Apple Cider Oatmeal

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Autumn mornings demand the scent of apples and cinnamon. This apple cider oatmeal gets all the sweetness it needs from the naturally occurring sugars in the cider, apples, and raisins. Please taste it before adding any additional sugar at the table. I’m certain you’ll agree that it’s perfect as is. If you want to make this breakfast extra decadent, reach for half and half or cream instead of the usual 2%.

Lisa likes to use steel-cut oats for this recipe and cooks it overnight in her slow cooker on low. (Hers in on a surge protector as she is extra cautious about leaving things on overnight.) If she’s feeling extra fancy — or wants a more bracing cinnamon flavor — she tosses in a cinnamon stick instead of ground cinnamon.

If you use gluten-free oats, this recipe is gluten-free. As always, check with your doctor before consuming oats if you are on a gluten-free diet.

Apple Cider Oatmeal

This recipe for apple cider oatmeal is a ratio recipe. As written, the recipe serves four, but it multiplies or divides easily depending on the number of people you are serving. The method remains the same. Feel free to increase or decrease the amount of diced apples in this recipe. Dried cherries or cranberries would also be an amazing addition.

: Apple Cider Oatmeal

: Use apple cider instead of water for an amazing autumn breakfast

  •  2 cups rolled oats or thick rolled oats (NOT quick oats)
  • 3 cups apple cider
  • 1 cup of water
  • 1/4 – 1/2 cup raisins (optional)
  • 1 – 2 apples, diced preferably tart like Granny Smith
  • 1 tsp vanilla
  • cinnamon to taste


  • In a heavy pot, combine rolled oats, apple cider, water, raisins, and diced apples.
  • Bring to a simmer over medium heat – medium-high heat, then reduce heat to low and cook, occasionally stirring until thickened. 10 – 15 minutes
  • Add vanilla and cinnamon. Serve

For extra creamy oatmeal and plump raisins, combine the cider, oats, and raisins at least an hour early. (No more than 1.5 hours) Allow the oats and raisins to soak until 15 minutes before you’d like to serve, and then proceed with the recipe as written.

Preparation time: 2 minute(s)

Cooking time: 15 minute(s)

Diet type: Vegetarian

Diet tags: Gluten-free

Number of servings (yield): 4

Culinary tradition: USA (General)


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17 thoughts on “Apple Cider Oatmeal”

  1. @HeatherSolos American usage of “cider” always throws me – over here cider is alcoholic & *not* something you’d put on your oatmeal!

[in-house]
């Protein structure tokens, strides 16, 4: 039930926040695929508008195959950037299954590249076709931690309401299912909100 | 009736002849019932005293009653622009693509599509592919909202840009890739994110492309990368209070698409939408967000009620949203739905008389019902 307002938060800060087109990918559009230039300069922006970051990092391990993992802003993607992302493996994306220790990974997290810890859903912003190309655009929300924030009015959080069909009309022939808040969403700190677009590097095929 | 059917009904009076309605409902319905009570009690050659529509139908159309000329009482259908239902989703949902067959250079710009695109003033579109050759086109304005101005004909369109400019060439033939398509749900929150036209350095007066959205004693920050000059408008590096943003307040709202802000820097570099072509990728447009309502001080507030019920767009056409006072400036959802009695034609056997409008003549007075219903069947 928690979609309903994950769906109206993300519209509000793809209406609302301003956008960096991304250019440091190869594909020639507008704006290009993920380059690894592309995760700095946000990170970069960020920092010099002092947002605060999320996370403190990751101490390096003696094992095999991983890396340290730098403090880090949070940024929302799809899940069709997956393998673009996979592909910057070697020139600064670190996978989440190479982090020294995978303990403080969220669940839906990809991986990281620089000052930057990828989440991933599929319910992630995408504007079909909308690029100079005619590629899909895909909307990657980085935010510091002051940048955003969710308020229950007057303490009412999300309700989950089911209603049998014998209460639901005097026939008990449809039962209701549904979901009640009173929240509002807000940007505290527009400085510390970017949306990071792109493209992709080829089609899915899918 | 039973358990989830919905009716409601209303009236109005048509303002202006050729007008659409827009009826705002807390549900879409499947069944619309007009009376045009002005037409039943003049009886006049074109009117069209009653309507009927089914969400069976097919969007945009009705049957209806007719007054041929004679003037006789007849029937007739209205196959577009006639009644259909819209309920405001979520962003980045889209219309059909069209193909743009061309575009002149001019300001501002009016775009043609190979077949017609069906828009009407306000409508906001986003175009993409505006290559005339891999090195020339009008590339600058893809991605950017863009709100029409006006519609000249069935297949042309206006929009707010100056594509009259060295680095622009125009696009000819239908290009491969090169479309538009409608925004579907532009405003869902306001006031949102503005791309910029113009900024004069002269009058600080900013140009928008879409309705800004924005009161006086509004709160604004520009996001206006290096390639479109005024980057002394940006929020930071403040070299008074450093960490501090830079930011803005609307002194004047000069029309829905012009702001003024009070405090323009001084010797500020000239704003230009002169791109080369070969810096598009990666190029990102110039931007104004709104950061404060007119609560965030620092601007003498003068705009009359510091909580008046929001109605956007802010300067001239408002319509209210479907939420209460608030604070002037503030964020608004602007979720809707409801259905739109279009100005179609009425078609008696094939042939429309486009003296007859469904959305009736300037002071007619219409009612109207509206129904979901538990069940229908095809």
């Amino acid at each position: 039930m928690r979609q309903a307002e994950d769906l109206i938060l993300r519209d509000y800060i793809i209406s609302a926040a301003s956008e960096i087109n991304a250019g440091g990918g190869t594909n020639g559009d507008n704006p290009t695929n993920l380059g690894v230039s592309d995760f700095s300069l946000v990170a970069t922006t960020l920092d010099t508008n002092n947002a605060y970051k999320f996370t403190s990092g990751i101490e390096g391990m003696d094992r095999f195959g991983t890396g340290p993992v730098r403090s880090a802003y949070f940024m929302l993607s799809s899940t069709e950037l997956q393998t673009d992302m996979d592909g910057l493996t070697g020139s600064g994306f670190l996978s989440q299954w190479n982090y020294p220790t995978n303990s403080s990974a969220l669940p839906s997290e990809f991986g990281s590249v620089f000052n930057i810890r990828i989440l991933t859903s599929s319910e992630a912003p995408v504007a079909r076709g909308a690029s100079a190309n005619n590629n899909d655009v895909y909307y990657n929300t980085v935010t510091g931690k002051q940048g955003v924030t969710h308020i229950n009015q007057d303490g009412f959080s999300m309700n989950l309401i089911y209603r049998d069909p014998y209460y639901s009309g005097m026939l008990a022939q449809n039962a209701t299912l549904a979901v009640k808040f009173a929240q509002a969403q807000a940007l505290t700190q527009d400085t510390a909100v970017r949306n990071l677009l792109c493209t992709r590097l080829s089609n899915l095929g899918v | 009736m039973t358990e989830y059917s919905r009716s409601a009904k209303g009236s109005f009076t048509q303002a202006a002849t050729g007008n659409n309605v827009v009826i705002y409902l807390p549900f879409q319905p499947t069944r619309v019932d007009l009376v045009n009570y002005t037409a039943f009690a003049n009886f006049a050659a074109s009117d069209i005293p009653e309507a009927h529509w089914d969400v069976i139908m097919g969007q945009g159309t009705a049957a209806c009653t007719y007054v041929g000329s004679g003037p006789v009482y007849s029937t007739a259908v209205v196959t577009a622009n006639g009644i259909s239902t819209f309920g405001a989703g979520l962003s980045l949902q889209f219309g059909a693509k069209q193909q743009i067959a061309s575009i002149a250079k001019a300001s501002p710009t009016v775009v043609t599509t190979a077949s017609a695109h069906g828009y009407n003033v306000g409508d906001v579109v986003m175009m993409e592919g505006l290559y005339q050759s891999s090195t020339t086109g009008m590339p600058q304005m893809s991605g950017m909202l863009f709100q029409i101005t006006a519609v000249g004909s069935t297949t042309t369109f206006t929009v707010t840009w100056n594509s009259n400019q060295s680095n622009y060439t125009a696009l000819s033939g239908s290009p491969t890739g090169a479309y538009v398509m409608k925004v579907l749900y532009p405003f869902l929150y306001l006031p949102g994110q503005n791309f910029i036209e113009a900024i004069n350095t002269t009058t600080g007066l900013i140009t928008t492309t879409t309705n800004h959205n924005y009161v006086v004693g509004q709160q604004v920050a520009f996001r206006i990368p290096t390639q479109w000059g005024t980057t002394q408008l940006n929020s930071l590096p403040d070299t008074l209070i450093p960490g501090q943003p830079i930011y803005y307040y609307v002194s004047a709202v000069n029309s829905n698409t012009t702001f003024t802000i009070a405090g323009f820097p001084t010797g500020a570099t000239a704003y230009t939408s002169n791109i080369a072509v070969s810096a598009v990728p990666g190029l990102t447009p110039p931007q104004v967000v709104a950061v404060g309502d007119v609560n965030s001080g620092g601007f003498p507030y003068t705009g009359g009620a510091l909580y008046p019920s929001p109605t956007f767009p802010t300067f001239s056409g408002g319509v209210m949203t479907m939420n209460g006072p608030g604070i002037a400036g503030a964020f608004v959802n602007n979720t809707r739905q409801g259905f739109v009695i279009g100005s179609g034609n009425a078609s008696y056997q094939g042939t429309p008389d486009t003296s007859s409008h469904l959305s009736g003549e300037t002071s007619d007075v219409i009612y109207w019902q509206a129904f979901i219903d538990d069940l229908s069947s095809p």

2. I’ve made porridge/oatmeal with walnuts in it, too, and I love the texture differential. I think if I made this I’d cook the apples in the water slightly first (to soften them) and toss a handful walnuts in when I put it all on to simmer.

    • @mydwynter and see, I like having a bit of crunch from the apples. That’s why I tried to emphasize it’s a pretty loose recipe, more of a way to get people to think creatively about oatmeal. So many people see oatmeal and just think plain goo in a bowl.

      • @HeatherSolos Man, you’re right. People need to grok that the oats are pretty much just the palette to paint on. You can do the same with quinoa, and dump all manner of stuff in with it. Nuts and spices and fruits…

        Also, I often put a pinch of salt in my oatmeal, because it brings out the flavours. Fr srs.

      • @HeatherSolos@mydwynter Dried cranberries and pecans (or walnuts) are a great combo, too.

        Also? Make peanut-butter-cup oatmeal by stirring some peanut butter and a few chocolate chips into oatmeal after it’s cooked and still hot enough to melt the chips.

        • @Bobbie Laughman@HeatherSolos My friend Laura used to make maple pecan oatmeal for us. And cinnamon-apple-currant.


  3. My husband complains that oatmeal sits in in stomach like a brick, so I tried to lighten up the texture a bit by mixing half and half with instant rice, adding cinnamon, raisins, vanilla, a little butter, maple syrup as the sweetener, and coconut milk as the liquid. I thought it came out yummy but he didn’t like it. Oh well, more for me! ;o)

    I’ve already tried diced mangoes and peaches in there, and he likes the taste but not the weight, so maybe crunchy apples will do it for him.. I’m curious if anyone else has a picky eater who thinks oatmeal is too heavy and found something that worked to lighten it up for them?

    • @KeterMagick have you considered trying other grains? Maybe oats actually just don’t agree with him. I know it’s a slightly different flavor, but maybe quinoa.

    • You might want to soak the oats for a few hours, or even overnight… they actually are more easily digested that way. (most grains are)

  4. I love apples and oatmeal…it’s a true return to cooler weather when I start eating this again in the morning. Thanks for reminding me and sharing this recipe…I’m taking the oatmeal out and putting it on the counter so I remember to have some tomorrow!

  5. A friend just recommended cooking steel cut oats overnight in the slow cooker. I’ve got some leftover reallllllly ripe raw apple cider. I think I’m going to try this recipe adapted to the steel cut in slow cooker! Thanks for a great idea!


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